If conversion of the pressure data 2 is used to form the altitude data 1, the nonlinearity of the equation 1 and 2 can be taken into account when defining the alarm limit, in other words, the alarm limit in metres can depend on the measured altitude measured.
It should be noted, that, in the method according to the invention, the pressure data 2 of moment t1 may be arbitrary, the variable monitored being the change in the difference between the signals 1 and 2, more specifically the exceeding of a predefined limit value.
More generally, the task of the central unit 12 is to take care of the calculation and the storage of data, as well as controlling the peripheral devices 10, 11, 13, and 14.
In principle, the solution according to the invention can also be implemented in such a way that, in addition to the pressure measurement, the altitude data is measured using some other independent method, which is not dependent on the prevailing atmospheric pressure, and is continuously compared with the difference between the air pressure and the calculated pressure data obtained from the altitude. When the specific value of the difference exceeds a predefined limit value, a weather alarm is given.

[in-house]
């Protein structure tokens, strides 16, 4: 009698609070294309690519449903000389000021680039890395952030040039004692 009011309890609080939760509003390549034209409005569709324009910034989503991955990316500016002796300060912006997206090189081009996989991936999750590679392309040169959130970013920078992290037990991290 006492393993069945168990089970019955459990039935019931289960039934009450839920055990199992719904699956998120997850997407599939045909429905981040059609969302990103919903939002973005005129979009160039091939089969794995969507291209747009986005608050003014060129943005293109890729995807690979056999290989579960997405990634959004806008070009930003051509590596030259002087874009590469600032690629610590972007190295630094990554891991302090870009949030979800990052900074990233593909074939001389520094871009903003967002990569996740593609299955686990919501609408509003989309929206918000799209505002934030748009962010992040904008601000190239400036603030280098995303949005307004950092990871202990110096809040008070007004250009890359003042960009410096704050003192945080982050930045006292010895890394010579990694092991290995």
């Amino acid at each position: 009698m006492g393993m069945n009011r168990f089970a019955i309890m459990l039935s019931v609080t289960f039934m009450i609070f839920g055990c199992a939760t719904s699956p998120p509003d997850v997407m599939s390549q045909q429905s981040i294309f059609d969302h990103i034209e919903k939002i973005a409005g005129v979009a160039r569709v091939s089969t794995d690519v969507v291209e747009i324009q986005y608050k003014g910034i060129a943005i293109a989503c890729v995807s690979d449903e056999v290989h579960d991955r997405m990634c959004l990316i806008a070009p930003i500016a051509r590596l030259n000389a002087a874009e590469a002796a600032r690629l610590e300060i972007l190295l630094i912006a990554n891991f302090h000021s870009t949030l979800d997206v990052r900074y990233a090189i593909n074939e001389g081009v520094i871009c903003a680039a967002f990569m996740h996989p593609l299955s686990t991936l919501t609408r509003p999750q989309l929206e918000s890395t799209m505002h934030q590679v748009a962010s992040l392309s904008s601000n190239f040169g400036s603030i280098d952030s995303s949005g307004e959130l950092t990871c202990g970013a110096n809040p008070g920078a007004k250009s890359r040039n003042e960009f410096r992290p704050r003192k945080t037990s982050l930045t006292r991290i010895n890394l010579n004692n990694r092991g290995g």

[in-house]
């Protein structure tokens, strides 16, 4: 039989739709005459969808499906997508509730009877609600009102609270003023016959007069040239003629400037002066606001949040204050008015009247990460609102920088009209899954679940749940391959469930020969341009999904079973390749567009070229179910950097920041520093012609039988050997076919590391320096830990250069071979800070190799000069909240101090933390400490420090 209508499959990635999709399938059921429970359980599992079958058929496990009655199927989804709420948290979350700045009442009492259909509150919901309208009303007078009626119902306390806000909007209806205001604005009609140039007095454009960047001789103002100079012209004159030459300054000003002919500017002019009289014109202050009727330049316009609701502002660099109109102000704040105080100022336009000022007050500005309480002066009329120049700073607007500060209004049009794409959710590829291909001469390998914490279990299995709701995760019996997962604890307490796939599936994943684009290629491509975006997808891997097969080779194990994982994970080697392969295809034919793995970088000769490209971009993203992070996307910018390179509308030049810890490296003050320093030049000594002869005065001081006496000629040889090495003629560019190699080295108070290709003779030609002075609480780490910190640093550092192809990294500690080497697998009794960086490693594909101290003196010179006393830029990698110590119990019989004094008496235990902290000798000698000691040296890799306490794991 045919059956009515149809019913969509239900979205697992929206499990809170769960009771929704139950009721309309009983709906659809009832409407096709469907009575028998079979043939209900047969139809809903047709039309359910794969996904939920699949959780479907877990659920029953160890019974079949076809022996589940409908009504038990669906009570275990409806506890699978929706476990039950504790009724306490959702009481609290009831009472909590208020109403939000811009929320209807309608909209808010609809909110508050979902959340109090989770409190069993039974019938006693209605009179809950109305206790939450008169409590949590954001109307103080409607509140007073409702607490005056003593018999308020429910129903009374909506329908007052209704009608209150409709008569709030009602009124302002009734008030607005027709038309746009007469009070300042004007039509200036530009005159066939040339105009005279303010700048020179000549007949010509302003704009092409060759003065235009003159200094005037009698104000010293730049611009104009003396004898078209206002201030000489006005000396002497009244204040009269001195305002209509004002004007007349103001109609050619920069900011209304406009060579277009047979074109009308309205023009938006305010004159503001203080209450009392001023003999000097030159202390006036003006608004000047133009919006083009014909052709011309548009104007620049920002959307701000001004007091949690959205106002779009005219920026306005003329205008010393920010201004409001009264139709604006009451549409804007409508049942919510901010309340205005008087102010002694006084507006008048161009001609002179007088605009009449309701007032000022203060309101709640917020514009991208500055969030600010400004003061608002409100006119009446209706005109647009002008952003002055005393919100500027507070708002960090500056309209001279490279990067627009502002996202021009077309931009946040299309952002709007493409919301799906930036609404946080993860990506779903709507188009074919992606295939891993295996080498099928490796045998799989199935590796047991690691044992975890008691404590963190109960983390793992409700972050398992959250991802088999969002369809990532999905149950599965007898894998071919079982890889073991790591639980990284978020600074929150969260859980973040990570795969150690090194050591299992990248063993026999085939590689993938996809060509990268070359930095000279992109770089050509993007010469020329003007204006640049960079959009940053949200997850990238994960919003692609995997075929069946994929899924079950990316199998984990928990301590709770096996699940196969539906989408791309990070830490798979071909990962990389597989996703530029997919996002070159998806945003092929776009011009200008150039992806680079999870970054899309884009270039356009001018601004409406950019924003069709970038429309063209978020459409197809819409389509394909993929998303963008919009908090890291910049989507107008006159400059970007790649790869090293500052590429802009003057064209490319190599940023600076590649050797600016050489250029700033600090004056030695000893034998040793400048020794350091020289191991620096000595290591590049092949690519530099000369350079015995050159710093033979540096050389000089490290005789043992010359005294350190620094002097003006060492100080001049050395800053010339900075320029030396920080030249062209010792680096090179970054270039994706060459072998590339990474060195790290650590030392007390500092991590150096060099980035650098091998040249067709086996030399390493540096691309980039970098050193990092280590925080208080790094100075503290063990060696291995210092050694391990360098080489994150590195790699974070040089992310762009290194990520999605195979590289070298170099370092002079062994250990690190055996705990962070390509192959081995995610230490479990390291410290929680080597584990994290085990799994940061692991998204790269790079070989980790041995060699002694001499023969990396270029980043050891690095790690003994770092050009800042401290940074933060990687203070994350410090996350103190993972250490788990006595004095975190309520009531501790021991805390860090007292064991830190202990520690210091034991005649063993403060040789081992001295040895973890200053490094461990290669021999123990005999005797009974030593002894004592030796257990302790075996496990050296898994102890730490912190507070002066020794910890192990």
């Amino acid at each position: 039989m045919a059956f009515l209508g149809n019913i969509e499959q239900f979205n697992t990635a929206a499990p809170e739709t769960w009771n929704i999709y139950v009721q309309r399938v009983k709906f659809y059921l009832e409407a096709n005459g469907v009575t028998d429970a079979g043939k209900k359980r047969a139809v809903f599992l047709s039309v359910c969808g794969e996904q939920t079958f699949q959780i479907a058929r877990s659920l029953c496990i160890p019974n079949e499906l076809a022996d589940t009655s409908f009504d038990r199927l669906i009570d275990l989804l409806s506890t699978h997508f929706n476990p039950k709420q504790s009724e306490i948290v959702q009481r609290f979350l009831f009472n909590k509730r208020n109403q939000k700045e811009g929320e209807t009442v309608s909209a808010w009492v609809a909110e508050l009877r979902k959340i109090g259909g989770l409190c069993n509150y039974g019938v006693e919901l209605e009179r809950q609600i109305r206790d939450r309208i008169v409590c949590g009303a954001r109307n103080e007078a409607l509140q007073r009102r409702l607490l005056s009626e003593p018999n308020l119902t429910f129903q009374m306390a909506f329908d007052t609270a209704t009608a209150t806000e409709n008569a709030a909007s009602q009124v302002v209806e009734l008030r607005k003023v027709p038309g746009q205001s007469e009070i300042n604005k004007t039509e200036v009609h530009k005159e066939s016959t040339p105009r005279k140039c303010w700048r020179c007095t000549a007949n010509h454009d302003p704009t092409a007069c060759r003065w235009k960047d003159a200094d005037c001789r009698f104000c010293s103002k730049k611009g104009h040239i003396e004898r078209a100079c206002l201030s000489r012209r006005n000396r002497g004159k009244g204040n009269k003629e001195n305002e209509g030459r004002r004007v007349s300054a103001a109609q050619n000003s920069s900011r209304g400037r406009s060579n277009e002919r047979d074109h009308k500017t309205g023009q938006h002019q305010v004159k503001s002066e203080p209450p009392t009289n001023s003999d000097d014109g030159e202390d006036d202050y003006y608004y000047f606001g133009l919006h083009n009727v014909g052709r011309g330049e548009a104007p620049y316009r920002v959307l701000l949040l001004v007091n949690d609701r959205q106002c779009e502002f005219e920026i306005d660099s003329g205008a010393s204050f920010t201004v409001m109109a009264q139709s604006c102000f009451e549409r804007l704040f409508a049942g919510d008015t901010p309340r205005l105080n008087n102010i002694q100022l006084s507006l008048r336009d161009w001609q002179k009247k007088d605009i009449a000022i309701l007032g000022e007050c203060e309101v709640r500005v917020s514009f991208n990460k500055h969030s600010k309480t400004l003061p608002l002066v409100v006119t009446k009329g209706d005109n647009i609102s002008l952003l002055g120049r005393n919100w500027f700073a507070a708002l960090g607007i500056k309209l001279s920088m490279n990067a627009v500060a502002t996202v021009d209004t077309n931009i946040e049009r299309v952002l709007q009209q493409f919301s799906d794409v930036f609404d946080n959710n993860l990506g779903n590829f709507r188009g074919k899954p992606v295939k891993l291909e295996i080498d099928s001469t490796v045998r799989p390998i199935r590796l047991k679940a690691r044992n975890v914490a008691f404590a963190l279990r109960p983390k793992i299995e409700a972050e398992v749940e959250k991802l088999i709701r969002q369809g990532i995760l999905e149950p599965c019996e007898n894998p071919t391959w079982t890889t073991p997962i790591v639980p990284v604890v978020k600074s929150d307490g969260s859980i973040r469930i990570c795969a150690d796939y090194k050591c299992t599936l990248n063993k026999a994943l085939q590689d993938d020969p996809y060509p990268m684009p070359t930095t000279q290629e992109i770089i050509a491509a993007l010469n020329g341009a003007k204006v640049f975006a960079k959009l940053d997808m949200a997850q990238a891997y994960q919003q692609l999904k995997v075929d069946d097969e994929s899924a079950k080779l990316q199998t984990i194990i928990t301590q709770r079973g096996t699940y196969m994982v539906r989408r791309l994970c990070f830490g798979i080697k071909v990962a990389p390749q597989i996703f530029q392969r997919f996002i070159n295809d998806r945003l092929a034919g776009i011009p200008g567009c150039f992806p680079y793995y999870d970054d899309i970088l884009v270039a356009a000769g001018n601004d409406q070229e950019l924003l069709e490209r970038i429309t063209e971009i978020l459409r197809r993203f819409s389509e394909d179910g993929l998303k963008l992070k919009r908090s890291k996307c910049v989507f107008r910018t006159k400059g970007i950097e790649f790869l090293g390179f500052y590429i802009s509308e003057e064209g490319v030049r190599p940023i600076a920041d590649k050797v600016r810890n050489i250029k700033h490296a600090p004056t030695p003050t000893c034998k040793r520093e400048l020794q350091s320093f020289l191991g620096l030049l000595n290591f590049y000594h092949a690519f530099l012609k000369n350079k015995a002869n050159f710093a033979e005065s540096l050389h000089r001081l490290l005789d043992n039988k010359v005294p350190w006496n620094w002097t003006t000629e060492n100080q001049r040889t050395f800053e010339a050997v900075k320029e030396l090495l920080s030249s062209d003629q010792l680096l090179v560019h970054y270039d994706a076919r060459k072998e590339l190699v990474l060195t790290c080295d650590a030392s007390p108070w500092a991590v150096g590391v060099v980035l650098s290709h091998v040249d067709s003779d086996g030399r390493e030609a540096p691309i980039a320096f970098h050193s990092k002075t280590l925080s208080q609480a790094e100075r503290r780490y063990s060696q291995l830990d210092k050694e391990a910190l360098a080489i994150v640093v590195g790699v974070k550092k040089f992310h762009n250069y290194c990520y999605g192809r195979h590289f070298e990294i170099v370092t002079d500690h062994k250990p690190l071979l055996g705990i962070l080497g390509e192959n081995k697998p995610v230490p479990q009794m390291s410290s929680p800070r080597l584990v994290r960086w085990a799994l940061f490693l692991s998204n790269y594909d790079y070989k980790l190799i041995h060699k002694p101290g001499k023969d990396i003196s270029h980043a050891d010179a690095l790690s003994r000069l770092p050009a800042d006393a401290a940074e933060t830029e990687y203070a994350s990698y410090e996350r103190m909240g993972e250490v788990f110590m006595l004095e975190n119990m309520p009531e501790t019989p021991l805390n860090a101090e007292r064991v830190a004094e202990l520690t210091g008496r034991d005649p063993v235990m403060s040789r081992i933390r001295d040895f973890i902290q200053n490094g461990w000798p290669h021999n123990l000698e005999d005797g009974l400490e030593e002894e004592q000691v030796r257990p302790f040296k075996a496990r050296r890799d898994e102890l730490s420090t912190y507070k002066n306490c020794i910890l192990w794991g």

The pressure data 2 and the GPS altitude data are measured essentially simultaneously and continuously. In practice, this means at least several pressure and altitude measurements each minute as a repeated process.
In this connection, the term outdoor computer refers to all computers suitable for user outdoors. According to the state of the art at the present moment an outdoor computer is typically a wristop computer, or a so-called palm computer, or a normal portable computer, or a computer based on a GPS device.
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|Citing Patent||Filing date||Publication date||Applicant||Title|
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|DE102009060806A1||Dec 31, 2009||Jan 13, 2011||Suunto Oy||Barometrisches tragbares elektronisches Gerät|
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|U.S. Classification||340/601, 340/970, 340/539.22, 340/539.28, 340/968|
|International Classification||G01W, G01W1/00, G01C5/00, G01W1/10|
|Cooperative Classification||G01C5/00, G01W1/10|
|European Classification||G01C5/00, G01W1/10|
|Dec 16, 2004||AS||Assignment|
Owner name: SUUNTO OY, FINLAND
Free format text: ASSIGNMENT OF ASSIGNORS INTEREST;ASSIGNORS:ISO-HEIKO, JARI;SAVOLAINEN, TAPIO;LAHTINEN, TERHO;REEL/FRAME:016107/0236;SIGNING DATES FROM 20041130 TO 20041201
|Jun 29, 2011||FPAY||Fee payment|
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|Jul 15, 2015||FPAY||Fee payment|